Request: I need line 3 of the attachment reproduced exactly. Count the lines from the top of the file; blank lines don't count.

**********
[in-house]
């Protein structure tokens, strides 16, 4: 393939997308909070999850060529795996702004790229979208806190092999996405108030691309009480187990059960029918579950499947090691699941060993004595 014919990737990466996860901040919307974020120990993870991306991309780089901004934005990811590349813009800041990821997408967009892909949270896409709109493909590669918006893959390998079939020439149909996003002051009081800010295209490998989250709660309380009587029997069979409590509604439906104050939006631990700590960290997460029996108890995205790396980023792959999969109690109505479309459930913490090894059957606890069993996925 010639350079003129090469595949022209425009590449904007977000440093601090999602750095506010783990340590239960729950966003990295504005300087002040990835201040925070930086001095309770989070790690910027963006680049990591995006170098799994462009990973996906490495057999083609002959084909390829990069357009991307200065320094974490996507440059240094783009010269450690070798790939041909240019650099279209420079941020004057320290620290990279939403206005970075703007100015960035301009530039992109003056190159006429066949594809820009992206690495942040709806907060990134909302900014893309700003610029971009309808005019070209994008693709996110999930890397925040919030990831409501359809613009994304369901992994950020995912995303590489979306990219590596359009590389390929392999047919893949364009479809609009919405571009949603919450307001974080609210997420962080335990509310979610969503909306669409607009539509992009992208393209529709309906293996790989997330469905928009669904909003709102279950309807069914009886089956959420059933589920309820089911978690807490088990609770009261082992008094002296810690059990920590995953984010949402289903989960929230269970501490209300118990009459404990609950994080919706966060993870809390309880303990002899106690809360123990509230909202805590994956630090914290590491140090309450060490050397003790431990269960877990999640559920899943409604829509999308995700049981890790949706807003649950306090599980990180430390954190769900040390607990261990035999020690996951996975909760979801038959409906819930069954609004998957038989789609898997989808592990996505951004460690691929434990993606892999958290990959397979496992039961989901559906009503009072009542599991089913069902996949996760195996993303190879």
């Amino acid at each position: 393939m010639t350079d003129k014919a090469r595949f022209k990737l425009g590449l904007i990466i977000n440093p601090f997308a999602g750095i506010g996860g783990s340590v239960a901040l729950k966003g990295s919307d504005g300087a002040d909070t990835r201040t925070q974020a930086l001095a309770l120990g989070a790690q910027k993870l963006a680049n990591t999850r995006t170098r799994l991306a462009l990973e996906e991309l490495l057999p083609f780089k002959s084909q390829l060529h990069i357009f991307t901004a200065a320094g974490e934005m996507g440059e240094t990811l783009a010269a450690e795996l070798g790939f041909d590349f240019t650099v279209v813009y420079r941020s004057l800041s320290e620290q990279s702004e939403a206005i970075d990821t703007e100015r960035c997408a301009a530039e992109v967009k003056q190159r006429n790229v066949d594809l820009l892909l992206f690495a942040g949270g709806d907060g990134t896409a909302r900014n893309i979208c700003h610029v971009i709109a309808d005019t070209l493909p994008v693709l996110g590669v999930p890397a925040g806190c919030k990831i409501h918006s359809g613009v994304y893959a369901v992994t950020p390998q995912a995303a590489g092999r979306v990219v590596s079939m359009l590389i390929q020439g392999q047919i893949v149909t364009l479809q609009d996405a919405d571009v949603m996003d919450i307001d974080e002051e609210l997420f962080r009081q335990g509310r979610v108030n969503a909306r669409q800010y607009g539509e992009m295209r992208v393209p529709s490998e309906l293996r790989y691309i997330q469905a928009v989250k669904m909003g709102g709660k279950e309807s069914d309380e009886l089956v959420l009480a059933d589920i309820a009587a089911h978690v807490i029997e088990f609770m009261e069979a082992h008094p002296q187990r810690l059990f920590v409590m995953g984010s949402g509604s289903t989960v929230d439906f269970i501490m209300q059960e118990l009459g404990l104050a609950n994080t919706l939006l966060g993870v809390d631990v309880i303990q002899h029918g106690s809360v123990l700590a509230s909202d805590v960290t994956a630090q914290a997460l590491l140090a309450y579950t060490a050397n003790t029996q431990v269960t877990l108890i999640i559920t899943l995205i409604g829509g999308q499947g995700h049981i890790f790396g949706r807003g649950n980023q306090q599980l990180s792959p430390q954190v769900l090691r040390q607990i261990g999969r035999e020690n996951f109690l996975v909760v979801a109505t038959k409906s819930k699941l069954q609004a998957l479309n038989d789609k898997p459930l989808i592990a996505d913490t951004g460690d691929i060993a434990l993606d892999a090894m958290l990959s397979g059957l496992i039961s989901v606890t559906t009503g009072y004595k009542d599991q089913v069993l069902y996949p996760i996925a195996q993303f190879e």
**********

């Amino acid at each position: 393939m010639t350079d003129k014919a090469r595949f022209k990737l425009g590449l904007i990466i977000n440093p601090f997308a999602g750095i506010g996860g783990s340590v239960a901040l729950k966003g990295s919307d504005g300087a002040d909070t990835r201040t925070q974020a930086l001095a309770l120990g989070a790690q910027k993870l963006a680049n990591t999850r995006t170098r799994l991306a462009l990973e996906e991309l490495l057999p083609f780089k002959s084909q390829l060529h990069i357009f991307t901004a200065a320094g974490e934005m996507g440059e240094t990811l783009a010269a450690e795996l070798g790939f041909d590349f240019t650099v279209v813009y420079r941020s004057l800041s320290e620290q990279s702004e939403a206005i970075d990821t703007e100015r960035c997408a301009a530039e992109v967009k003056q190159r006429n790229v066949d594809l820009l892909l992206f690495a942040g949270g709806d907060g990134t896409a909302r900014n893309i979208c700003h610029v971009i709109a309808d005019t070209l493909p994008v693709l996110g590669v999930p890397a925040g806190c919030k990831i409501h918006s359809g613009v994304y893959a369901v992994t950020p390998q995912a995303a590489g092999r979306v990219v590596s079939m359009l590389i390929q020439g392999q047919i893949v149909t364009l479809q609009d996405a919405d571009v949603m996003d919450i307001d974080e002051e609210l997420f962080r009081q335990g509310r979610v108030n969503a909306r669409q800010y607009g539509e992009m295209r992208v393209p529709s490998e309906l293996r790989y691309i997330q469905a928009v989250k669904m909003g709102g709660k279950e309807s069914d309380e009886l089956v959420l009480a059933d589920i309820a009587a089911h978690v807490i029997e088990f609770m009261e069979a082992h008094p002296q187990r810690l059990f920590v409590m995953g984010s949402g509604s289903t989960v929230d439906f269970i501490m209300q059960e118990l009459g404990l104050a609950n994080t919706l939006l966060g993870v809390d631990v309880i303990q002899h029918g106690s809360v123990l700590a509230s909202d805590v960290t994956a630090q914290a997460l590491l140090a309450y579950t060490a050397n003790t029996q431990v269960t877990l108890i999640i559920t899943l995205i409604g829509g999308q499947g995700h049981i890790f790396g949706r807003g649950n980023q306090q599980l990180s792959p430390q954190v769900l090691r040390q607990i261990g999969r035999e020690n996951f109690l996975v909760v979801a109505t038959k409906s819930k699941l069954q609004a998957l479309n038989d789609k898997p459930l989808i592990a996505d913490t951004g460690d691929i060993a434990l993606d892999a090894m958290l990959s397979g059957l496992i039961s989901v606890t559906t009503g009072y004595k009542d599991q089913v069993l069902y996949p996760i996925a195996q993303f190879e």